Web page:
I can’t seem to get a photographer I like hired to shoot fashion, because every time I send a link to the fashion director she clicks and the opening image pops up and it’s this horrendous, pretentious, model-y shot that’s dripping with cheese.
The rest of the site is littered with solid gold shots but she can’t get past the fact that this photographer thinks the greatest shot they’ve ever taken, the shot that goes on the opener, blows.
My greatest piece of advice for hiring photographers I learned the hard way. After many failed and boring and misdirected shoots I discovered an axiom I now adhere to. Never hire a photographer to shoot something that’s not already in their book. This is worth repeating.
Don’t hire photographers to shoot pictures they don’t already have the skills to take.
Don’t misinterpret this to mean you need kittens playing with yarn to get a job shooting kittens playing with yarn. And, don’t take it to mean we never try photographers out or take a chance on photographers. We do, just not with the big shoots.
It means I want to see the visual language in your other pictures that will make up my picture. It means playing to your strengths. It means attempting to match the perfect subject and photographer.
I can’t always do this but when I do, it works every time.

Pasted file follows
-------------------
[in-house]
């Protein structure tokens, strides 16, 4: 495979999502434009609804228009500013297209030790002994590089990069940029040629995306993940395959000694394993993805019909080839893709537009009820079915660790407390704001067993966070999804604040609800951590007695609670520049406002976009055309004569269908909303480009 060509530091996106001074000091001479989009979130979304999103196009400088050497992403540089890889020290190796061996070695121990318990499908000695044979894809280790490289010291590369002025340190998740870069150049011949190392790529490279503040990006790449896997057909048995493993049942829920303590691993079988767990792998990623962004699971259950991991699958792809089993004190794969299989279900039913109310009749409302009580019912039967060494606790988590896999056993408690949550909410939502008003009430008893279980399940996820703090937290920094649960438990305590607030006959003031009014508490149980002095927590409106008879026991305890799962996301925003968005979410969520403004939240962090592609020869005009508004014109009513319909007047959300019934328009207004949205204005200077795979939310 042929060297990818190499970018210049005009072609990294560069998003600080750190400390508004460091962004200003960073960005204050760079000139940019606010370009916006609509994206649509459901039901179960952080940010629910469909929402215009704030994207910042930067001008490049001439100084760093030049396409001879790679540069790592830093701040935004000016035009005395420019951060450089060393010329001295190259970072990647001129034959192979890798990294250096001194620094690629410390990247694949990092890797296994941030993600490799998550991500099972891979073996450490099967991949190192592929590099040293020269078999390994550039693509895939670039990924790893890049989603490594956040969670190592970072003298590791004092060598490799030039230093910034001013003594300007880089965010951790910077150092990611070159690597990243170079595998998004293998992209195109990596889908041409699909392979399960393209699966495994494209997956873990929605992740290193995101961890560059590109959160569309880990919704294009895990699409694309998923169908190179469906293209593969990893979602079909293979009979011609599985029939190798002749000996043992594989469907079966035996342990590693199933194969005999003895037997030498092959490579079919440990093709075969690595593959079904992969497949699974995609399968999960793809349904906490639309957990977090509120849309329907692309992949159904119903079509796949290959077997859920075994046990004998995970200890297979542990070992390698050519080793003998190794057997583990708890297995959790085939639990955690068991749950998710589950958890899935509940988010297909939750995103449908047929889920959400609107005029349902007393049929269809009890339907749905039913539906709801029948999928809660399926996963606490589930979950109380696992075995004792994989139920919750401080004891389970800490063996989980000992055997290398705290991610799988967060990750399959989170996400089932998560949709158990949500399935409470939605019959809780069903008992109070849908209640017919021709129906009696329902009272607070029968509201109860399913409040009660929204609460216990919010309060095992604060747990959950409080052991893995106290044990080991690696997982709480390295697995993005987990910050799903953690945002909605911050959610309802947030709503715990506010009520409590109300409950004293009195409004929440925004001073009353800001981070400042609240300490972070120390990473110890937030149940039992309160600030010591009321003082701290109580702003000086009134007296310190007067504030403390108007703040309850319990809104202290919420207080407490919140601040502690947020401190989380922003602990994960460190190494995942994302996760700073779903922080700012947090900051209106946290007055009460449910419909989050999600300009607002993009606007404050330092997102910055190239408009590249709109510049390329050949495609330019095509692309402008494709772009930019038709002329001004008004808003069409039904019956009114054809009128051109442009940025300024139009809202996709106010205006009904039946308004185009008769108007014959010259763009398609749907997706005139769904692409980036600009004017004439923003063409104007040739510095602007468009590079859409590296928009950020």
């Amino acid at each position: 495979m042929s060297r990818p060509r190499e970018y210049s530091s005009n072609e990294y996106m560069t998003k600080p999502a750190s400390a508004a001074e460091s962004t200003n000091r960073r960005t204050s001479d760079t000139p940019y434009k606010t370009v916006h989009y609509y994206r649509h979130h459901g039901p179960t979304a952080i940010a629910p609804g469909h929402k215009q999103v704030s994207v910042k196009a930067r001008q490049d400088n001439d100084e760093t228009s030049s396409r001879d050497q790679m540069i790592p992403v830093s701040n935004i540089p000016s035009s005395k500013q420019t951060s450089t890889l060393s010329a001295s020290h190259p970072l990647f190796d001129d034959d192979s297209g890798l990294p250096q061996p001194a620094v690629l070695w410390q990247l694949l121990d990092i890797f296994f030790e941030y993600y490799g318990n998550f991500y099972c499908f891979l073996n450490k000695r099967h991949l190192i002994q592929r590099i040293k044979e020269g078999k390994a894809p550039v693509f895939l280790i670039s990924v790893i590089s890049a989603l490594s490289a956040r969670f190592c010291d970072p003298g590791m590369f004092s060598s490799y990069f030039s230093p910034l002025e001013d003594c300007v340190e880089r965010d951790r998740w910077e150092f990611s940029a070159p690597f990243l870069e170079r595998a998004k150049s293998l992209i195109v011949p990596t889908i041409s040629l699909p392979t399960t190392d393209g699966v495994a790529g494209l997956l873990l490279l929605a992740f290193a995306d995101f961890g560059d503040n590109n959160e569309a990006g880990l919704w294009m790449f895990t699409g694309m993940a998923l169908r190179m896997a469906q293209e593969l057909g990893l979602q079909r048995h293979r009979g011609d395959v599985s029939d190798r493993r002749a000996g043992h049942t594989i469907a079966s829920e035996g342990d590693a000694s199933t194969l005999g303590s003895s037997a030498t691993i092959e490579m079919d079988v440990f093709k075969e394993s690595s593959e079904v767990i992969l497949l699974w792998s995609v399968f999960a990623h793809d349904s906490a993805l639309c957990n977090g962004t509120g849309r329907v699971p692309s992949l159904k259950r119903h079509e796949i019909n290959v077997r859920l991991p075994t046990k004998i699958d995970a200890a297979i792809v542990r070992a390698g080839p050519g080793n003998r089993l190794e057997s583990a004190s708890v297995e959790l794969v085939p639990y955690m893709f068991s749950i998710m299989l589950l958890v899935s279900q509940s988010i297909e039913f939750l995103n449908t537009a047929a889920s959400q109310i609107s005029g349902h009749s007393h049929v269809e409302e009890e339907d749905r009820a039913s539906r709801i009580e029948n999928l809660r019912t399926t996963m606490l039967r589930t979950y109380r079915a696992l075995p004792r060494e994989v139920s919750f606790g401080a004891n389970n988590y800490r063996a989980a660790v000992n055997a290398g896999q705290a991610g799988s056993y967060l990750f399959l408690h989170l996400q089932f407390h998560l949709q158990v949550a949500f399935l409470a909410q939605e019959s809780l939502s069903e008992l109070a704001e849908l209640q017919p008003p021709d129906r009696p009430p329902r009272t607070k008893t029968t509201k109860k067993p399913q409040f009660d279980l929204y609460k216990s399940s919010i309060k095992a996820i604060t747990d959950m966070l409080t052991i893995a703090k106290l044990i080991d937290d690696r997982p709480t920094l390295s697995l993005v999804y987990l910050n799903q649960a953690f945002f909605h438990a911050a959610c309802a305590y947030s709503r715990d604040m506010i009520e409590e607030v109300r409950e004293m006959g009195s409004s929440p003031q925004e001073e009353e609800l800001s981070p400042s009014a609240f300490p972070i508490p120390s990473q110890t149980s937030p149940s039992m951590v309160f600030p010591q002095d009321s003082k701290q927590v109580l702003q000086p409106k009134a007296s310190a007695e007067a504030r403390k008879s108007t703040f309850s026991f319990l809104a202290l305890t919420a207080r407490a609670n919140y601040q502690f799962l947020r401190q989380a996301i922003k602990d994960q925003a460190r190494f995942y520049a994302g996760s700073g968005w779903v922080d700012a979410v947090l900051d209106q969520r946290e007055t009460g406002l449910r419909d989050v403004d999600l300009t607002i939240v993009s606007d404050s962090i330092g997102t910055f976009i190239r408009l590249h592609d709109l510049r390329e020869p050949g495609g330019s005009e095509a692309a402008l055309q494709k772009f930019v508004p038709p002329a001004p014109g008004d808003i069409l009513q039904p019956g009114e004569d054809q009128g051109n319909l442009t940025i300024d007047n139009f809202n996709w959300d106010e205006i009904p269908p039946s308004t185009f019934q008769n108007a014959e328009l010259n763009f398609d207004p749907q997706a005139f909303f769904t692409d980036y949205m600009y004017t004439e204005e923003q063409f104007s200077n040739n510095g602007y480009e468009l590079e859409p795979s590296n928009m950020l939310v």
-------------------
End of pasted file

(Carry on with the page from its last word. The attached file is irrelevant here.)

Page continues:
When an editor tells me they want better pictures in the magazine the first thing I say to them is, “get me better subjects.”
Creating compelling imagery with mundane subjects is best left to great artists. It’s nearly impossible.
When you’re starting out in this business if your friends, your family or where you live is not interesting go find something that is and take a goddam picture of it.
The subject always rules. I know this because when I’ve got a juicy subject for a story I can have the pick of any photographer I want to shoot it.
The amazing thing about working with Peggy Sirota is the amount of effort and the level of detail that goes into the preparation for a shoot. As soon as she signs on, the phone springs to life with calls about styling, grooming, props, locations and then Peggy calls to discuss ideas, then she calls the subject to discuss ideas, then she calls you back to talk it over again, then you talk to the agent, then the producer calls, then the office manager calls… it’s awesome.
I don’t think many people realize how much effort goes into consistently creating images that look like you just walked by and quickly snapped one (she calls them “elegant snapshots”).